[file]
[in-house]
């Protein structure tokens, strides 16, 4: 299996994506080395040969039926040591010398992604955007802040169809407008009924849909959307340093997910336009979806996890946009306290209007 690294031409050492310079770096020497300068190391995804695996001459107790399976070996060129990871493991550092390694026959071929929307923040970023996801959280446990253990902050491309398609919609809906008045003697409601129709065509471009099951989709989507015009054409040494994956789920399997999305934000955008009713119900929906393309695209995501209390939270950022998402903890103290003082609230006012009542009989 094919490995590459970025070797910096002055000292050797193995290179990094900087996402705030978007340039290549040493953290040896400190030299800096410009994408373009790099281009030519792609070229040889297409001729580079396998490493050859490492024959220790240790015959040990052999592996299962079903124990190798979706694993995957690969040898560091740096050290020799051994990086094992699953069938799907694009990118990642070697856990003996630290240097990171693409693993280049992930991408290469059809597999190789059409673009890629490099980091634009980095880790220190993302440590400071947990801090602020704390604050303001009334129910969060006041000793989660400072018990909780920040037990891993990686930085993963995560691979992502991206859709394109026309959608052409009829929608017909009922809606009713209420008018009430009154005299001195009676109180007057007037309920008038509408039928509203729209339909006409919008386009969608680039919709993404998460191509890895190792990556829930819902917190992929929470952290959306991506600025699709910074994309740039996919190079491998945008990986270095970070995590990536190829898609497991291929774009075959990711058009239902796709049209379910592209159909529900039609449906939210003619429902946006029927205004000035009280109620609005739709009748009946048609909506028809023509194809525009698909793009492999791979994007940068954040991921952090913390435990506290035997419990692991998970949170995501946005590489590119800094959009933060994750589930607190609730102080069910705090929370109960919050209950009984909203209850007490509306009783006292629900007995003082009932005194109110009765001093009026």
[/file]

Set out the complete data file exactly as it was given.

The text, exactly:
[in-house]
């Protein structure tokens, strides 16, 4: 299996994506080395040969039926040591010398992604955007802040169809407008009924849909959307340093997910336009979806996890946009306290209007 690294031409050492310079770096020497300068190391995804695996001459107790399976070996060129990871493991550092390694026959071929929307923040970023996801959280446990253990902050491309398609919609809906008045003697409601129709065509471009099951989709989507015009054409040494994956789920399997999305934000955008009713119900929906393309695209995501209390939270950022998402903890103290003082609230006012009542009989 094919490995590459970025070797910096002055000292050797193995290179990094900087996402705030978007340039290549040493953290040896400190030299800096410009994408373009790099281009030519792609070229040889297409001729580079396998490493050859490492024959220790240790015959040990052999592996299962079903124990190798979706694993995957690969040898560091740096050290020799051994990086094992699953069938799907694009990118990642070697856990003996630290240097990171693409693993280049992930991408290469059809597999190789059409673009890629490099980091634009980095880790220190993302440590400071947990801090602020704390604050303001009334129910969060006041000793989660400072018990909780920040037990891993990686930085993963995560691979992502991206859709394109026309959608052409009829929608017909009922809606009713209420008018009430009154005299001195009676109180007057007037309920008038509408039928509203729209339909006409919008386009969608680039919709993404998460191509890895190792990556829930819902917190992929929470952290959306991506600025699709910074994309740039996919190079491998945008990986270095970070995590990536190829898609497991291929774009075959990711058009239902796709049209379910592209159909529900039609449906939210003619429902946006029927205004000035009280109620609005739709009748009946048609909506028809023509194809525009698909793009492999791979994007940068954040991921952090913390435990506290035997419990692991998970949170995501946005590489590119800094959009933060994750589930607190609730102080069910705090929370109960919050209950009984909203209850007490509306009783006292629900007995003082009932005194109110009765001093009026």